I can remember as if it were yesterday when the tug’s engineer took my father and me down to the engine room. It was love at first sight. The huge locomotive-inspired EMD diesel beguiled my young mind but instantly caused confusion: Should my life be in Detroit or now on the river? This was getting complicated. Little did I know as a climbed down the Helen’s staircase, that a monkey wrench would be thrown into the perfect plan I had.
While in college I took a job in a Buick dealership as a mechanic, working on driveability issues with the then new electronic carburetors and early fuel injection systems. I took advantage of every class General Motors offered, many times having to take a day off without pay, since the dealership put little value on education.
But once again life resembled the pitfalls of the Monopoly board I was so familiar with.
My father was involved in a life-threatening automobile accident on Interstate 80, causing me to be let go from the dealership.
In a split second on a cold and damp February day, I was unemployed and the dreams of the river or Detroit ended abruptly, with my dad’s life dangling in the balance.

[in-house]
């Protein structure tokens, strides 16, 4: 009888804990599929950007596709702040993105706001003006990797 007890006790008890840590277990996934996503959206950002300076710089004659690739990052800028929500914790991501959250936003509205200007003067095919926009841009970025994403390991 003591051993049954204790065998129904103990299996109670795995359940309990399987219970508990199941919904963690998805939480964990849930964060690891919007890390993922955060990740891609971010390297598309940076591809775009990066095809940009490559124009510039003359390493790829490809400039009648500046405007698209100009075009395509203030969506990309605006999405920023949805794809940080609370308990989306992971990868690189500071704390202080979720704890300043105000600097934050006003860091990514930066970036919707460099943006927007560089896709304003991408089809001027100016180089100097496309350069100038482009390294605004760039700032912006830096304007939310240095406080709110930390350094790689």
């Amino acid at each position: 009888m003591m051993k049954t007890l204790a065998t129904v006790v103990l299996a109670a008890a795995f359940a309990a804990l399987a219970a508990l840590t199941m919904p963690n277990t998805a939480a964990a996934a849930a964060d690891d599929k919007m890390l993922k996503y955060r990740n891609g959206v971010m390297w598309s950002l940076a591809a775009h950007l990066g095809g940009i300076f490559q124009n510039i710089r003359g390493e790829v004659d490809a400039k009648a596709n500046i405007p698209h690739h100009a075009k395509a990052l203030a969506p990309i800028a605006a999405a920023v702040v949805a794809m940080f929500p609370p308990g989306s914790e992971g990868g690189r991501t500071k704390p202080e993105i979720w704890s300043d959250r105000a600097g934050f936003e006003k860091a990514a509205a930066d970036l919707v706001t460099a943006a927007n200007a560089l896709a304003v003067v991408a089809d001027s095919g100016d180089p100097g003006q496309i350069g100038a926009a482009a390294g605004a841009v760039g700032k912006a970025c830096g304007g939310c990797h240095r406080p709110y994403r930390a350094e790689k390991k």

Fate made the decision for me. I was the only son and my family needed me for us to keep the farm. I could continue my education but home needed to be on Cat Swamp Road, the then dirt lane that bisected our land.
When finished with school I took a job with Allen Test Products, an oscilloscope and emissions analyzer company as a technical demonstrator and training instructor.
All of my efforts and formal education were now paying off. I humbly state that I was considered by many, including the Ford Motor Company, to be one of the top diagnosticians in the country and at the time, the youngest to receive the recognition.
That soon morphed into a drag race engine building business. During that time, I wrote a letter to the editor about a technically incorrect magazine article about piston chamfer.